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The global coronavirus outbreak is changing retail, and the customer experience, unlike any other industry disruption. It's also changing how consumers will shop and behave in the future, says Yaniv Sarig, co-founder and CEO of Mohawk Group Holdings.
There is no question the retail industry is undergoing an unprecedented transformation ignited by the global COVID-19 pandemic that has shuttered retail around the world in the past few months — driving unemployment to record-setting numbers and causing an economic fallout that may well be worse than the Great Depression.
Within the industry, major changes are taking place due to pandemic strategies of social distancing, the necessity to protect employees and consumers and an e-commerce tsunami that even has Amazon spinning on its heels.
To get insight on what's to come for retail as non-essential businesses begin to open doors and consumers once again begin visiting brick-and-mortar retailers, Retail Customer Experience reached out to Yaniv Sarig, co-founder and CEO of Mohawk Group Holdings, a tech-enabled e-commerce consumer products company that primarily sells via Amazon and Walmart, and tracks consumer search patterns and behavior through its proprietary software, AIMEE.
Sarig believes the biggest barrier to faster adoption of online shopping had been the need to change existing consumer habits, and this current shift will permanently change consumer behavior, putting direct to consumer brands in a favorable position to increase market share in the long run.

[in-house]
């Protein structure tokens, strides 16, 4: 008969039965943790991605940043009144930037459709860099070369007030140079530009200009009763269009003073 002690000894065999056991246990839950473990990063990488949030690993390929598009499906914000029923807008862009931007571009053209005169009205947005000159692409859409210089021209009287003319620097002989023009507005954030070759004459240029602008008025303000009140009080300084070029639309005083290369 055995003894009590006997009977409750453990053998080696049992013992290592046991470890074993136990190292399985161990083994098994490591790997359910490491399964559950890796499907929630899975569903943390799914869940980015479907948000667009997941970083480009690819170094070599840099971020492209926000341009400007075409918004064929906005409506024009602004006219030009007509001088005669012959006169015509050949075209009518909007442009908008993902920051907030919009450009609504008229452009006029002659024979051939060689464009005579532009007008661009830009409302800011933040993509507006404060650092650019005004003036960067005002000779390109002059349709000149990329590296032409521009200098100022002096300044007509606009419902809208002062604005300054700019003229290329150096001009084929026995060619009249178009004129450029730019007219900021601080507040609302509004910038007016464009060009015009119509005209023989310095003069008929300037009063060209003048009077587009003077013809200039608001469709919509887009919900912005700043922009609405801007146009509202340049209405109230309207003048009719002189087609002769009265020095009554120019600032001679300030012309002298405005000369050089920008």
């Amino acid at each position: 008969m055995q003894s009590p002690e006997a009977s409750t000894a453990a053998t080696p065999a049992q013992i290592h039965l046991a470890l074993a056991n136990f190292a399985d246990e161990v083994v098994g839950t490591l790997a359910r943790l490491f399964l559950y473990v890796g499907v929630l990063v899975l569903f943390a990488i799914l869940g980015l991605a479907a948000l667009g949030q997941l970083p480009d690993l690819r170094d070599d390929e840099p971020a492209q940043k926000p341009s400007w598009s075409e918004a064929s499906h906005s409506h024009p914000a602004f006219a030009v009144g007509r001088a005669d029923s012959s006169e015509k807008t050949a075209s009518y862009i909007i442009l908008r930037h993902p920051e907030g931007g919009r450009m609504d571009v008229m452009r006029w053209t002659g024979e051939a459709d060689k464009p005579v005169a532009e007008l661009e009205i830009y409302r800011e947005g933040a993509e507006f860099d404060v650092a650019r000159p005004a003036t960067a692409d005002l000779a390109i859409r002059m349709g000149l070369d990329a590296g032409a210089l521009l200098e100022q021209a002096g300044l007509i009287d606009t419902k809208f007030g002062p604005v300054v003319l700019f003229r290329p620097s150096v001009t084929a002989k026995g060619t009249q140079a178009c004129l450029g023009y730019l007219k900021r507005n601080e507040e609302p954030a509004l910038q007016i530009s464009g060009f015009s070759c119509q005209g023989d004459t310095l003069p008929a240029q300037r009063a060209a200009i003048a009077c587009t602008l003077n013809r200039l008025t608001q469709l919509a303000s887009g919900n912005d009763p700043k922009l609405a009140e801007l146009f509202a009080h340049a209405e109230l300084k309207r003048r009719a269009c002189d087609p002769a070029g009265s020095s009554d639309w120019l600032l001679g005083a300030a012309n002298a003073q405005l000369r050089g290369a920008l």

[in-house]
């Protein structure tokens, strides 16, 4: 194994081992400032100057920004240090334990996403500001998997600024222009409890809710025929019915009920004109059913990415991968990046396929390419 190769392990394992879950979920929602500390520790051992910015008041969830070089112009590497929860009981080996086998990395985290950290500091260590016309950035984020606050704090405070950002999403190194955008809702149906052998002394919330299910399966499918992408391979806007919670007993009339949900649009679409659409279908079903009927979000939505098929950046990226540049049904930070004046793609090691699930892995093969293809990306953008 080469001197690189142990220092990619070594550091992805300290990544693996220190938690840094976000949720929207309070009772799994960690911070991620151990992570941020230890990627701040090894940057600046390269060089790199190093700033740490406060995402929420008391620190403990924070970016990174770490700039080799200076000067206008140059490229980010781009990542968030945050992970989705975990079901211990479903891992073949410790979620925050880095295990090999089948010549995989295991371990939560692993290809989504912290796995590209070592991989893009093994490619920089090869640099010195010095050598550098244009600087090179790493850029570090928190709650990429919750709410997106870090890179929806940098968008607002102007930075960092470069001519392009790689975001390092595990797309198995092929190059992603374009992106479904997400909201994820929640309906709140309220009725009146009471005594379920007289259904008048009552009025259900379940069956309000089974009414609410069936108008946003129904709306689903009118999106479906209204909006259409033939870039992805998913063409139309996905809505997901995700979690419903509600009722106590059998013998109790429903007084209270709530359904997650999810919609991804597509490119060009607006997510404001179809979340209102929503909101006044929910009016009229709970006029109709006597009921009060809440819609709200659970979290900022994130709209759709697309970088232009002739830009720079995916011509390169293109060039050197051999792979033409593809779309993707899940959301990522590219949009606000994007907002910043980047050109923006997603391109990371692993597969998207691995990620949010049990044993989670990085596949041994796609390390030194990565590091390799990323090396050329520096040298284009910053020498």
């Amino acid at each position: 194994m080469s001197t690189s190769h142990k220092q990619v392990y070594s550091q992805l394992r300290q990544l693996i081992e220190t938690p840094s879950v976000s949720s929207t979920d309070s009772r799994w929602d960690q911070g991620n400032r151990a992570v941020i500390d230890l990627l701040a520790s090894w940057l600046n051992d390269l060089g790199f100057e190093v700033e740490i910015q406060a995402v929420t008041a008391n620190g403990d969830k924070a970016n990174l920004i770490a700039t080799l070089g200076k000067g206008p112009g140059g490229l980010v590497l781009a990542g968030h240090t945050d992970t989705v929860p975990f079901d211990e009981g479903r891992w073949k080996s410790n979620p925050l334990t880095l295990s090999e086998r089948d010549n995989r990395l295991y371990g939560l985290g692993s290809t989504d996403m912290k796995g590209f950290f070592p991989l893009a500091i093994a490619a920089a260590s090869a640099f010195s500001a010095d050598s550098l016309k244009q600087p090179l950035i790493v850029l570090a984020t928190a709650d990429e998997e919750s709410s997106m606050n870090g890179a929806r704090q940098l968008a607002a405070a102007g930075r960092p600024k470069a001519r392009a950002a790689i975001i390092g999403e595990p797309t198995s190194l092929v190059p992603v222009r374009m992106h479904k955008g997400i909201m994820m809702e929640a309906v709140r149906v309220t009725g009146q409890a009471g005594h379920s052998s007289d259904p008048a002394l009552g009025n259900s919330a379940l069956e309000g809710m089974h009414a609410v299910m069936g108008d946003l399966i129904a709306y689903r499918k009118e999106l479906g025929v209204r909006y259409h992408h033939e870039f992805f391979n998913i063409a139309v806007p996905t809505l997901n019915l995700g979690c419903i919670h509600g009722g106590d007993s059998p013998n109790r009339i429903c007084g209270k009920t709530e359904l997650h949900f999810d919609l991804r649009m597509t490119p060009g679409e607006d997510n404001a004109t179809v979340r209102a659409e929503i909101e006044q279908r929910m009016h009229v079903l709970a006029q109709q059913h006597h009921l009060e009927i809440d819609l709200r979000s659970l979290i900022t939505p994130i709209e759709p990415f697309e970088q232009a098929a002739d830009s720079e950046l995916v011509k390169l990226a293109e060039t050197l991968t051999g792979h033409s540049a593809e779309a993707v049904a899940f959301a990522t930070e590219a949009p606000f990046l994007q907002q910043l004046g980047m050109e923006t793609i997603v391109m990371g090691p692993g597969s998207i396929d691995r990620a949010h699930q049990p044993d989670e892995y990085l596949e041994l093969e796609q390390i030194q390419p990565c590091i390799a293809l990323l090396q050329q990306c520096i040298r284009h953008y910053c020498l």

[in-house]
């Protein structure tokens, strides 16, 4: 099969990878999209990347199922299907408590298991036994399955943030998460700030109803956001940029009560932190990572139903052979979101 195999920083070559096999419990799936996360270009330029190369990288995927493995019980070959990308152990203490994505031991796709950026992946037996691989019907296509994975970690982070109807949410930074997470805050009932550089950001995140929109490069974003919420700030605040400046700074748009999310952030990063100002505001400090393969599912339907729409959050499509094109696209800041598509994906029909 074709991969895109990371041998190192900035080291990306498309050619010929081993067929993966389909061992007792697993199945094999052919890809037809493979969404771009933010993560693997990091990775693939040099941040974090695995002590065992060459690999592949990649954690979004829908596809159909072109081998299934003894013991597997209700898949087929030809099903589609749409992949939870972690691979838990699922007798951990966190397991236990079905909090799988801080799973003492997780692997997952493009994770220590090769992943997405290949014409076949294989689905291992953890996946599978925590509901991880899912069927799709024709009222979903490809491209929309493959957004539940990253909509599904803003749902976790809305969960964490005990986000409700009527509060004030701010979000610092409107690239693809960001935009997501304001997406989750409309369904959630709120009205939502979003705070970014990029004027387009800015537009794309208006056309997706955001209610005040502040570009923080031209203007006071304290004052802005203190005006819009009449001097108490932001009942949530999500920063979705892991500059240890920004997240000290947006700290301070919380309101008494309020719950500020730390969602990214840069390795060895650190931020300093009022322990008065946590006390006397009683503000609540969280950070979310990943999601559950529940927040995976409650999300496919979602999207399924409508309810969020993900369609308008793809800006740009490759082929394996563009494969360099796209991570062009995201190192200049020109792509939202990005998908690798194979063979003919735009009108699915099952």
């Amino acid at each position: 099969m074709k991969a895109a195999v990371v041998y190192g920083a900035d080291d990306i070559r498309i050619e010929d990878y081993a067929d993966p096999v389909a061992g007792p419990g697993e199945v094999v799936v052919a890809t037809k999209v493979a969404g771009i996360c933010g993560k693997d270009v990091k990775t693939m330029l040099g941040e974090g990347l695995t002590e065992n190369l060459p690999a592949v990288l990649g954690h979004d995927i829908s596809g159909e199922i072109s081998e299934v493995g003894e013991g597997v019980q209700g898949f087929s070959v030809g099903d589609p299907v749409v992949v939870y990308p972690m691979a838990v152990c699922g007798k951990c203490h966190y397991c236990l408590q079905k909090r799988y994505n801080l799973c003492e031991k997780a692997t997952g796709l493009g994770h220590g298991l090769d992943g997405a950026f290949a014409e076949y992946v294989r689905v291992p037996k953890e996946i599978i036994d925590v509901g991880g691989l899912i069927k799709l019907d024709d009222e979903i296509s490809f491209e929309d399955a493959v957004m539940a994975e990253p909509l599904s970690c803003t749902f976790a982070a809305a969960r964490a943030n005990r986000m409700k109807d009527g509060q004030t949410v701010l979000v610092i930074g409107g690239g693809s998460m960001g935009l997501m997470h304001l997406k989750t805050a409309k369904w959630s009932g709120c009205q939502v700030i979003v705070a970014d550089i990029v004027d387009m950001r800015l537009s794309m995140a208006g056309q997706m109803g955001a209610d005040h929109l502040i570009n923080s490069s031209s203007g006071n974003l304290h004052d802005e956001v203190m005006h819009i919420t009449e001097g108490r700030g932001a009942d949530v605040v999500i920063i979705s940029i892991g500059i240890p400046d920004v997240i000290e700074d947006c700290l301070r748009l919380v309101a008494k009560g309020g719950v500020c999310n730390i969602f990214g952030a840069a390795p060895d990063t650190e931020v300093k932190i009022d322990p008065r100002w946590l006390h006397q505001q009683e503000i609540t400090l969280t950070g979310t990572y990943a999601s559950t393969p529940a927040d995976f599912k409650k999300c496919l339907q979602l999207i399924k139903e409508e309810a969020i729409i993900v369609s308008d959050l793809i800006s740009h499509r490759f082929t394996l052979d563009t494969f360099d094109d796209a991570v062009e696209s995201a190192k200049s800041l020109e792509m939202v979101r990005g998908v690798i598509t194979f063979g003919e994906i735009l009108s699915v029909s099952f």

Q. In light of the COVID-19 pandemic event, what should retailers be doing to ensure they're engaging with customers and is there anything they shouldn't be doing?
A. It's crucial to monitor customer conversations to have a clear understanding of how their habits are evolving, how their interactions with the brand are shifting, and where the brand can meet their changing needs. Monitoring social conversations, analyzing data, learning from what other retailers are doing well and not doing well, and having direct conversations with customers and industry stakeholders in a mindful way are all keys to ensuring positive engagement with consumers. When there are numerous relatable critiques from customers, it's important to acknowledge them and determine how and why your business will make a change. When responding to challenges or happenings within the industry, transparency is paramount and will move your business forward in the long-term.
The crisis has also illustrated the importance of maintaining as many direct connections with consumers as possible. An over-reliance on third-party partners and intermediaries has proven to be challenging during a crisis with such widespread disruptions. SaaS solutions allow retailers to minimize disruptions and maintain closer connections with their customers by better meeting their needs, minimizing third-party reliance, reaching a wider market, and increasing customer attentiveness.
Q. How can retailers, today, prepare for the next potential crisis such as the coronavirus and its impact on the retail segment?